Are you ready for the 3% interest rate?
Now is really the perfect time to borrow money at competitive levels with interest rates still attractively low before the Bank of England begins the baby steps of increasing it to halt the unstoppable rise in house prices.
A senior figure within the BoE has today indicated that in the future 3% rate will most likely become the ‘norm’ as it gradually increases in the next three to five years. Furthermore a move from the historic-low 0.5% is most likely to happen sooner than expected with gradual hikes to be introduced in order to control the market.
The decade prior to the financial crisis saw interest rates staying around 5% figure, but ever since the crash in 2008 interest rates in the UK stood low at the current rate since March 2009. Mark Carney recently indicated that an increase is not imminent warning that economy has only just begun to grow and an increase might halt the recovery.
Charlie Bean the Bank of England deputy governor told BBC Radio 4 Today Programme:
'The Bank rate averaged about 5 per cent in the decade or so before the crisis. It's reasonable to think that, because of the headwinds that are still out there as well as some the global forces ... perhaps the level that we go to three or five years out might be a couple of percentage points below that.'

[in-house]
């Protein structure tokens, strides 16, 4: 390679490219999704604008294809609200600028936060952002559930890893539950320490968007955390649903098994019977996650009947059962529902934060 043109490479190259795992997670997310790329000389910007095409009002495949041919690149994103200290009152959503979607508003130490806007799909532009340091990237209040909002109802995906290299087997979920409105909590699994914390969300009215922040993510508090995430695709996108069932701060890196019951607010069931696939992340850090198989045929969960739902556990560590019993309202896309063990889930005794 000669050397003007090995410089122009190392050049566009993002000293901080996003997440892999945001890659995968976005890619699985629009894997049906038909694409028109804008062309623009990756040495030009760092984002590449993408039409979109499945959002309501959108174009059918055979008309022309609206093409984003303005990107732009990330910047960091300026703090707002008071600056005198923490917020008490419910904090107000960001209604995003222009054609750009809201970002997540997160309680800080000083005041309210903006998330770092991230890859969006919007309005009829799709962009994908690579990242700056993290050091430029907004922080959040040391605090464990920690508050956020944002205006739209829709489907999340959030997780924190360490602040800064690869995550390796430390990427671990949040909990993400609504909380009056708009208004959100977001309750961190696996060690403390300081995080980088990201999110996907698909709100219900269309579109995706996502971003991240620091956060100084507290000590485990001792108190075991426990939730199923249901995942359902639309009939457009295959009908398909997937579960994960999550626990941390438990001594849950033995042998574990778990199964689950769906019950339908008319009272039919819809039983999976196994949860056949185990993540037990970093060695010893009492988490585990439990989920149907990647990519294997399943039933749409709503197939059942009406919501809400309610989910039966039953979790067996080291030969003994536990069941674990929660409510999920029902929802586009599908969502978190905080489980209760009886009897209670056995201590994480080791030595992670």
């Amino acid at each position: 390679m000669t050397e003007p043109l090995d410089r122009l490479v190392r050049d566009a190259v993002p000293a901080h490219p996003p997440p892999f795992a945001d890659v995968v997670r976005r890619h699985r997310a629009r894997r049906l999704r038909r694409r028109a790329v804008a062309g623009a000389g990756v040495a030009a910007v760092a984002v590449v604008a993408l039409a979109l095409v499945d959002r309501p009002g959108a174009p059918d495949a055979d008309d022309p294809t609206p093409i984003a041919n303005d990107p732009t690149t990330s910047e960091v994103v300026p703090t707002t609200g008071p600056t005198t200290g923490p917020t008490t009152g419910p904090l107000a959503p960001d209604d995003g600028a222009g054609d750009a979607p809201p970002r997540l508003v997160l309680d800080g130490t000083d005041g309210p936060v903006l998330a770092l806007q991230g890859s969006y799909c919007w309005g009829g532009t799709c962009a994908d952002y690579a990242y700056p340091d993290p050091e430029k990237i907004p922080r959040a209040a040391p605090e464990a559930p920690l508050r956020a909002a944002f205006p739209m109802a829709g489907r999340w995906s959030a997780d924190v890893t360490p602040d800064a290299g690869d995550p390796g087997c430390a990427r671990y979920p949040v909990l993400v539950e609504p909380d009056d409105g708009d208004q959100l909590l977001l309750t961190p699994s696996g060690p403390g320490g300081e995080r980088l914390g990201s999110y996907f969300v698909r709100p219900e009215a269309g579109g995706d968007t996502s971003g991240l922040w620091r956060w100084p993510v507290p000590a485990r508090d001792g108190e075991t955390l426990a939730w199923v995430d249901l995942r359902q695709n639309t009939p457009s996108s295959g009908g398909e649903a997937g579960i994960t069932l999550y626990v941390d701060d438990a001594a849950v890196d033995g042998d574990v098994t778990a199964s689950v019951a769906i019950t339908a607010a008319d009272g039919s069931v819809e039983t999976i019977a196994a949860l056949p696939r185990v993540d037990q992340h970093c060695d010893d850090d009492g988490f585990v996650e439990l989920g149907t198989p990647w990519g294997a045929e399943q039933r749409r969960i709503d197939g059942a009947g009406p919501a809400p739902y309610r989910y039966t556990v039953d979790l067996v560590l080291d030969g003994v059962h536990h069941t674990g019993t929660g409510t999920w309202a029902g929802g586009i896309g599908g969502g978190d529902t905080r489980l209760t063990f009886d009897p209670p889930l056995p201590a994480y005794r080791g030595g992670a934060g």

The news comes as new study indicated millions of household will become “mortgage prisoners” unable to make repayments when rates increase and struggling to find money for food and other essentials. A study established that 34%, many of them young people feared a rise in interest rate will impact the ability to meet keep up with the mortgage.
At present, a third of household income is immediately put into the paying back the mortgage and many analysts are warning this rate is unlikely to reduce making affordability a major concern for low income households in the next few years.
The Business Secretary Vince Cable put his weight into the argument by claiming the worrying increase in house prices will eventually lead to a significant increase in household debt in relation to income with those on higher salaries beginning to notice increasing outgoings on mortgage repayments.
Matthew Whittaker, chief economist at the Resolution Foundation said:
“Many borrowers have enjoyed spectacular savings over recent years, with mortgage rates falling to historic lows, and most will be able to ride the tide of gradually rising interest rates. But for around one-in-four, even modest rate rises could create financial difficulties. Those at greatest risk are members of this group who also find themselves unable to access the best deals in the market today.
By Yousif Hussain